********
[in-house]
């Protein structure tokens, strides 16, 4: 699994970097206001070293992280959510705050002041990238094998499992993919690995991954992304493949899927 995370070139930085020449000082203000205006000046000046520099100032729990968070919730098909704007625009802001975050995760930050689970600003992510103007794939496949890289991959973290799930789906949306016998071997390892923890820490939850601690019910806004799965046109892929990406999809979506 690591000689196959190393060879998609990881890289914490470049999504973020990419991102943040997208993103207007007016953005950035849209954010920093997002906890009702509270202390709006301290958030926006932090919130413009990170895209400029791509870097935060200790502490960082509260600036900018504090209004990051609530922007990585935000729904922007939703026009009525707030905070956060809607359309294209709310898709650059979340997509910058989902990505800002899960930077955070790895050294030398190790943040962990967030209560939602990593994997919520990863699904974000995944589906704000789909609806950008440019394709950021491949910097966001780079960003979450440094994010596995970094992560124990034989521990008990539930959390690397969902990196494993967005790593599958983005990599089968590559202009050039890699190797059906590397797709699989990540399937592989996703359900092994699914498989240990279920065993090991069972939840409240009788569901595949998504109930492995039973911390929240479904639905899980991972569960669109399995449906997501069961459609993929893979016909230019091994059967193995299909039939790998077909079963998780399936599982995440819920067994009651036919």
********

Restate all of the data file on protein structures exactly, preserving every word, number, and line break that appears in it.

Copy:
[in-house]
């Protein structure tokens, strides 16, 4: 699994970097206001070293992280959510705050002041990238094998499992993919690995991954992304493949899927 995370070139930085020449000082203000205006000046000046520099100032729990968070919730098909704007625009802001975050995760930050689970600003992510103007794939496949890289991959973290799930789906949306016998071997390892923890820490939850601690019910806004799965046109892929990406999809979506 690591000689196959190393060879998609990881890289914490470049999504973020990419991102943040997208993103207007007016953005950035849209954010920093997002906890009702509270202390709006301290958030926006932090919130413009990170895209400029791509870097935060200790502490960082509260600036900018504090209004990051609530922007990585935000729904922007939703026009009525707030905070956060809607359309294209709310898709650059979340997509910058989902990505800002899960930077955070790895050294030398190790943040962990967030209560939602990593994997919520990863699904974000995944589906704000789909609806950008440019394709950021491949910097966001780079960003979450440094994010596995970094992560124990034989521990008990539930959390690397969902990196494993967005790593599958983005990599089968590559202009050039890699190797059906590397797709699989990540399937592989996703359900092994699914498989240990279920065993090991069972939840409240009788569901595949998504109930492995039973911390929240479904639905899980991972569960669109399995449906997501069961459609993929893979016909230019091994059967193995299909039939790998077909079963998780399936599982995440819920067994009651036919």